Moran was destitute and alone.
Aid. Sawyer said he thought that
the city Bhould extend this consideration although it was a difficult matter to give any such consideration toany
one who owned property.
The council finally resolved to lei
the account Btand anotbor six months
longer. v
From T. F, Sinc'nir requesting that
Ilia cheque deposited with the city on
the tender for the contract be relumed. The communication stated
that the bond bad been sent in place
of the cheque. The council felt that
they were not satisfied witb the bond
in the way it stood. The matter was
finally laid over for further consideration.
From the superintendent of the
power house submitting bis report fo
the month, stating that everything
wss working satisfactorily aud said
lhat the plant had run 4d8 hours aud
30,201 k.w. hours during March. The
report was received aod tiled.
Messrs. Hagar, Hays and Tapping, a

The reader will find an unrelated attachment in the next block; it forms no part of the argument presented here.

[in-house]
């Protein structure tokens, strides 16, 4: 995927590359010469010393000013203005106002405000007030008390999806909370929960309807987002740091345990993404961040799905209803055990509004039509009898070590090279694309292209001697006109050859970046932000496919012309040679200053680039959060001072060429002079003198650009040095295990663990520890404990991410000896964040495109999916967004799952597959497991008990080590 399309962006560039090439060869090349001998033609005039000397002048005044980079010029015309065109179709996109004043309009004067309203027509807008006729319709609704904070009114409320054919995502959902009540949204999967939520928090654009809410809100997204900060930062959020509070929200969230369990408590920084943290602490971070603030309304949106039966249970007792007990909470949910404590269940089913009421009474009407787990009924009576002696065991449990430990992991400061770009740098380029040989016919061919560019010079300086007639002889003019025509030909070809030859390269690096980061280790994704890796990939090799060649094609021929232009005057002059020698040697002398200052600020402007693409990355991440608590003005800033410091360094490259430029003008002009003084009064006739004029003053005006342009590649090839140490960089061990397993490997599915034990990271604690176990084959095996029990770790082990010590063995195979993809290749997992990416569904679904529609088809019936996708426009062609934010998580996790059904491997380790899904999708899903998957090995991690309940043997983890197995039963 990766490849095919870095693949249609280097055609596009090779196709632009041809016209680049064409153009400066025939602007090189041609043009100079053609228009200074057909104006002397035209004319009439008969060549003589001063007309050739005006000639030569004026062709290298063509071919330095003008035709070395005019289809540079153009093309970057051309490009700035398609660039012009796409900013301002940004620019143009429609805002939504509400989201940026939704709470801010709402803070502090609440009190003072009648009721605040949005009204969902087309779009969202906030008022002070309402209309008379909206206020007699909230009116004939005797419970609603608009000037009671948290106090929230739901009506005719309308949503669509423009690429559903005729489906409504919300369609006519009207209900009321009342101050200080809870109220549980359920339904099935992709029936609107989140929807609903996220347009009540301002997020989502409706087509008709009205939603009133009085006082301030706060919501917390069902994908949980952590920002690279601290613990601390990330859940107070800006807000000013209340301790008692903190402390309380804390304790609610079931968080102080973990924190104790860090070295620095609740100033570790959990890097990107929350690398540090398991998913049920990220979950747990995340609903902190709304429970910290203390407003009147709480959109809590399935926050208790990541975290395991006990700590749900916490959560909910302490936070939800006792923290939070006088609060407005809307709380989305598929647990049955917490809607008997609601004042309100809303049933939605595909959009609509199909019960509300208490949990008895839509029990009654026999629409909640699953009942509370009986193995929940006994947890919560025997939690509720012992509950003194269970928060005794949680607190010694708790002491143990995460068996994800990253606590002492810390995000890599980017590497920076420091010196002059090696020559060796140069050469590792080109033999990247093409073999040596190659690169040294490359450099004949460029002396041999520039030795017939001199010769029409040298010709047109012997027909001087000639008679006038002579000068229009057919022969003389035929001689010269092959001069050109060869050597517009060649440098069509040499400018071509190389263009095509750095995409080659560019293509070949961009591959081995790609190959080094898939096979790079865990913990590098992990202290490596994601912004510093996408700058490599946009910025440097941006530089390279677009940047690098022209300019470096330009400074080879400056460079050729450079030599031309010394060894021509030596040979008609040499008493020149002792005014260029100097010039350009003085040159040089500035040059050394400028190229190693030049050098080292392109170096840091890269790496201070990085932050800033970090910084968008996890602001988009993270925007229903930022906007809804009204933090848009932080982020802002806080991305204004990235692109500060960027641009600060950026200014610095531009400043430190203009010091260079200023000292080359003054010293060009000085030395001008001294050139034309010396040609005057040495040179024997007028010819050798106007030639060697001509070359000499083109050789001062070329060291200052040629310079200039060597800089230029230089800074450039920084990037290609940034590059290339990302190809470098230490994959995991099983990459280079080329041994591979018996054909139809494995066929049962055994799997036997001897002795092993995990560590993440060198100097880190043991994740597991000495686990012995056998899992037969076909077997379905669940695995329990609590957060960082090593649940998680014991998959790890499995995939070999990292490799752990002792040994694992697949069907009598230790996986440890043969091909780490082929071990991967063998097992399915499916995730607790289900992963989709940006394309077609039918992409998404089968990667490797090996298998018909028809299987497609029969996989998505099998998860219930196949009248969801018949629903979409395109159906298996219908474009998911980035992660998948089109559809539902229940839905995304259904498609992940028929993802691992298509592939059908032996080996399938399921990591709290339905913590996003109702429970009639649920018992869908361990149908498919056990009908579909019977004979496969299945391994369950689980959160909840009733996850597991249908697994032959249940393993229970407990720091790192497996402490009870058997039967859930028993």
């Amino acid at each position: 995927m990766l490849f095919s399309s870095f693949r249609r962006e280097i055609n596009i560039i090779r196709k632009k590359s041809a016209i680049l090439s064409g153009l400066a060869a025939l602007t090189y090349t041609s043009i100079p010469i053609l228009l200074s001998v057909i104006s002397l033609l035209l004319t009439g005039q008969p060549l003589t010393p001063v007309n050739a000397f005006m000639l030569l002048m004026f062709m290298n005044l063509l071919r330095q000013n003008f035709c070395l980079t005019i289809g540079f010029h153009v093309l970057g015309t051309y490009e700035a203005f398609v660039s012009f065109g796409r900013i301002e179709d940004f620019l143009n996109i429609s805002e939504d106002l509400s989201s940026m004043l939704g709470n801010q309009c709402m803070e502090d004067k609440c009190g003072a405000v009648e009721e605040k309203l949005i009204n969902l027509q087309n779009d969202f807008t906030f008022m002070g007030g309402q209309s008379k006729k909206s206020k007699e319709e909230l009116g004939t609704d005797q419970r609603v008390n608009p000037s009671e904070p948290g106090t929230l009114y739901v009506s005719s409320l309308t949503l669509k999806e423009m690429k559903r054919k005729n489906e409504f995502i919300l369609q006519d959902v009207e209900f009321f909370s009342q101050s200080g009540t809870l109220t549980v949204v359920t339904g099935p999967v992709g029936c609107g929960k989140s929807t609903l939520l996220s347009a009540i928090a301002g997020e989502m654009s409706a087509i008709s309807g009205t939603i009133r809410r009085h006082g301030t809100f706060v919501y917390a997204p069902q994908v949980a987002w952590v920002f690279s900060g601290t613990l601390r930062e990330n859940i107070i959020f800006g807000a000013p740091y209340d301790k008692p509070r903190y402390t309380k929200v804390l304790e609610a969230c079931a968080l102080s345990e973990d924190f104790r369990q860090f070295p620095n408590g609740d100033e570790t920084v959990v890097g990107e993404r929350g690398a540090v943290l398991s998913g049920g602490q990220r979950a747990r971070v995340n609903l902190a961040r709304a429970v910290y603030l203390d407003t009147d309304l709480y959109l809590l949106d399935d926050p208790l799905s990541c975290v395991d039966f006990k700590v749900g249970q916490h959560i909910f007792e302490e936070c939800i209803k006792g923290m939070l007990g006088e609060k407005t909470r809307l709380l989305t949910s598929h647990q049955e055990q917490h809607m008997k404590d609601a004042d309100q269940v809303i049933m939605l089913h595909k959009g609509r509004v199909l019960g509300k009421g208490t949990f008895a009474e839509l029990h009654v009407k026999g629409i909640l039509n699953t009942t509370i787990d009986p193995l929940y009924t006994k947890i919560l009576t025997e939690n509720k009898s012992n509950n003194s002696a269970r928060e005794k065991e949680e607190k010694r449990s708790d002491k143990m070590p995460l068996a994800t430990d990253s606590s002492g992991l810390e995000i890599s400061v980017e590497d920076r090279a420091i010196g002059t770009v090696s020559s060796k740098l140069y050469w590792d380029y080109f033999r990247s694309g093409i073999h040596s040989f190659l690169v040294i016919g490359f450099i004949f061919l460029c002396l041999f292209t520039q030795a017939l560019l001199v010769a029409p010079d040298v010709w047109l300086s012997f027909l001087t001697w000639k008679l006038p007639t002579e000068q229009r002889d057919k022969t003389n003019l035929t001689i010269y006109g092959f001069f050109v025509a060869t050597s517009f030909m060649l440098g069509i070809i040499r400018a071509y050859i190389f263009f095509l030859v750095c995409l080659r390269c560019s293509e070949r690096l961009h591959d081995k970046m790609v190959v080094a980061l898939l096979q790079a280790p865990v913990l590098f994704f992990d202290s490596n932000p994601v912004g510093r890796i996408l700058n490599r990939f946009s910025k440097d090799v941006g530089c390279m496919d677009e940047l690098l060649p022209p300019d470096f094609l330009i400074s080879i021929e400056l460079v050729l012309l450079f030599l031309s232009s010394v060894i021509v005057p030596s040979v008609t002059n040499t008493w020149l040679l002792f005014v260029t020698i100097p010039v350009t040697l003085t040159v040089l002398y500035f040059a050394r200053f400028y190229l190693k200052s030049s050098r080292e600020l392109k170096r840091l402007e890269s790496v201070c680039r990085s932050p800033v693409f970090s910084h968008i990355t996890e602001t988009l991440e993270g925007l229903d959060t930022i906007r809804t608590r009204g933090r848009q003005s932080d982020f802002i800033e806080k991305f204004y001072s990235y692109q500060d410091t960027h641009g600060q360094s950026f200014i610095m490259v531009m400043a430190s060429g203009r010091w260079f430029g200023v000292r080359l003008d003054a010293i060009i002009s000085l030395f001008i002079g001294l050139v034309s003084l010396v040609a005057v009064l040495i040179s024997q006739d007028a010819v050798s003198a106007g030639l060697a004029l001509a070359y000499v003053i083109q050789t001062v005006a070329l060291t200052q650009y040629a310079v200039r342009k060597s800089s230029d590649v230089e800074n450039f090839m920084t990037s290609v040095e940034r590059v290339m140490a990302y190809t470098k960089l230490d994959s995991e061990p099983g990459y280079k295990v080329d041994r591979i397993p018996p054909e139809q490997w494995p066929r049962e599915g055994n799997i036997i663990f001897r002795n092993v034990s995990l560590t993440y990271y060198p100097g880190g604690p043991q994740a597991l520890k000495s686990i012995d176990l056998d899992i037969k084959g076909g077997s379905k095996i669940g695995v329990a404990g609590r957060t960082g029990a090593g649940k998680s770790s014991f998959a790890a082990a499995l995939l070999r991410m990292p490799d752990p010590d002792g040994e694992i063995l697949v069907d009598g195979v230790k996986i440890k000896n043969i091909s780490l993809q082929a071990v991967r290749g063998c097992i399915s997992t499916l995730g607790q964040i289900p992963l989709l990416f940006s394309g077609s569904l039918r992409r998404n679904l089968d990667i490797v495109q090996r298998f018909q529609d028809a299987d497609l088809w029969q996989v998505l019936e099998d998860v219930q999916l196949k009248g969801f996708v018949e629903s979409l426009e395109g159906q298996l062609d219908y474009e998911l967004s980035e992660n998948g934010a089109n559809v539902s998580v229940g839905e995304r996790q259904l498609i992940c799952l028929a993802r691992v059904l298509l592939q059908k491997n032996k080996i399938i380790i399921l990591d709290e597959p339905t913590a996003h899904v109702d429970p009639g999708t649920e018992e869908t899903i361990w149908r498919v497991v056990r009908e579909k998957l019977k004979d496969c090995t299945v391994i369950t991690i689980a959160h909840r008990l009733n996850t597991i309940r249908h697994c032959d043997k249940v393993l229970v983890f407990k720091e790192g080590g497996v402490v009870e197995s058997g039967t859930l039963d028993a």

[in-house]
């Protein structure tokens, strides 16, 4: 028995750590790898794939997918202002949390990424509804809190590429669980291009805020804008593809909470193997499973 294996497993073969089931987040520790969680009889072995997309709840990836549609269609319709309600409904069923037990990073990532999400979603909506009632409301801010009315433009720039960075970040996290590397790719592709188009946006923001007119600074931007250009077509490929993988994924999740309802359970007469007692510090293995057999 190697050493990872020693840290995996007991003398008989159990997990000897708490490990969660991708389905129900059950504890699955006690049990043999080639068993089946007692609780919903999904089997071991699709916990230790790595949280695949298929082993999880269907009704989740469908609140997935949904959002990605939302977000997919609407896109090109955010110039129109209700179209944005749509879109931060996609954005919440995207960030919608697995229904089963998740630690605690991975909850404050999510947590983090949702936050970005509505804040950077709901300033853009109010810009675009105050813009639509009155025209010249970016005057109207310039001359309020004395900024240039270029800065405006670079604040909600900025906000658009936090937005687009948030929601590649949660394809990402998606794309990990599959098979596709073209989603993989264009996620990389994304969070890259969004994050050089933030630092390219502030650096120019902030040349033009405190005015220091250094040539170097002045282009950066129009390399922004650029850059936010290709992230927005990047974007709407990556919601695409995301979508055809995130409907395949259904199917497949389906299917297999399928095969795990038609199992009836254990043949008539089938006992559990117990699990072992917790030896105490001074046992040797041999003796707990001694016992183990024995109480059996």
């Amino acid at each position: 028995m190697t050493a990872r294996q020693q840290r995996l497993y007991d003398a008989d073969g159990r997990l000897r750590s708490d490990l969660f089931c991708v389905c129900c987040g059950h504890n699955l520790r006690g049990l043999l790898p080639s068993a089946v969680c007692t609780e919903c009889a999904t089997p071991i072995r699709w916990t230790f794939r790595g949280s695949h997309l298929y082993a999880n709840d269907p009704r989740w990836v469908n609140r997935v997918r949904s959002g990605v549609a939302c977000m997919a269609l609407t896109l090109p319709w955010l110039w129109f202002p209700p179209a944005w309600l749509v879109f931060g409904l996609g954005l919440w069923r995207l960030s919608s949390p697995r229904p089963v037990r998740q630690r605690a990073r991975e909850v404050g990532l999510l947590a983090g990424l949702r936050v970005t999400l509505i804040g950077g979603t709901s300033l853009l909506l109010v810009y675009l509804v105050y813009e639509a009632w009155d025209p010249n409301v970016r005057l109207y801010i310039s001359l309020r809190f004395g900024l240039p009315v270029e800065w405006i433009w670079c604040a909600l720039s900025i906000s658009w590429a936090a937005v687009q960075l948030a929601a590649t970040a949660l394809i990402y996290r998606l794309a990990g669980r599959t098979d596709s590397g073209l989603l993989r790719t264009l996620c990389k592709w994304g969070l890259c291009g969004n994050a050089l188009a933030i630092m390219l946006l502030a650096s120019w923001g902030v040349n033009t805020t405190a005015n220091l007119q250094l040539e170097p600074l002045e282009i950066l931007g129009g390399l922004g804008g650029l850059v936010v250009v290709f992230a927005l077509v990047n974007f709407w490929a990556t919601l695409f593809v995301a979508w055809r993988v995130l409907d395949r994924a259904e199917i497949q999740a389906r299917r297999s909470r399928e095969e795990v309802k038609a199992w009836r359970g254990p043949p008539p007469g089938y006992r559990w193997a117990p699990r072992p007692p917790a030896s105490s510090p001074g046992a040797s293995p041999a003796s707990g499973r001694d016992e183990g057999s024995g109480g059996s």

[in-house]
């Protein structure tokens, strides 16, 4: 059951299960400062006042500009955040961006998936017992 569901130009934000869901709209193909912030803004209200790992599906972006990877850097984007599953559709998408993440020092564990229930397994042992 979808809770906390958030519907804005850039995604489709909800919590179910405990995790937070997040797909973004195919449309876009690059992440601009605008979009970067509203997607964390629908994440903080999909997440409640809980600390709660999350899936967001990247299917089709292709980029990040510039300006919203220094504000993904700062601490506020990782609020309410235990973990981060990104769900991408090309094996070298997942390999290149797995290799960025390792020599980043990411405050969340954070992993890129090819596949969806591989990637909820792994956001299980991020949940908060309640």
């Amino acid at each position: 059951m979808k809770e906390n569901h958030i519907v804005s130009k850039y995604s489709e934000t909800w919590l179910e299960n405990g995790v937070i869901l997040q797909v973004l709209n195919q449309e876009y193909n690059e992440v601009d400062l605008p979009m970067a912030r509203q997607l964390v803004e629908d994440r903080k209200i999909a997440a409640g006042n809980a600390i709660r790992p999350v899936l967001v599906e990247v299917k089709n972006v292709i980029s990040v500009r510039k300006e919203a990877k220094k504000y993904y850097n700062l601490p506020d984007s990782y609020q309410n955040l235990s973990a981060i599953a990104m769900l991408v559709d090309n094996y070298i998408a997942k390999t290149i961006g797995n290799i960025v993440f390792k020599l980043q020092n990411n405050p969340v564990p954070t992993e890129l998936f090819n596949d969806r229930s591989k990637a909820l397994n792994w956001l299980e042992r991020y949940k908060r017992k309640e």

delegation from tbe Fruit Growers'
Association waited on the Council in
connection with the Revelstoke exhibit at the Dominion Fair asking
them to see that as they had donated
funds, the Board of Trade should gi t
busy and arrange for the exhibit
before it is too late.
Tbe council promised to do -what
they could to assist.
Two signed petitions were read
showing requests for sidewalks from
St. Peter's church to Woodrow's corner on Second street, and on Fifth
street from McArthur to the east end
cf street. These petitions were laid
over until the public work estimates
were brought down.
Re "new business" an agreement
was read from the C.P.R, which stated
that the City could use the roads
crossing the track at Campbell and
McKenzie avenues, and the rosd to
the station as a right-of way, provide!
that the city pledged itself to indemnify tho railroad compsny agsinst all
claims for accidents and damage sustained by those using the roads and
crossings. This was embodied in tbe
argument which the city was requested to sign. The Council agreed that
as the people were forced to use the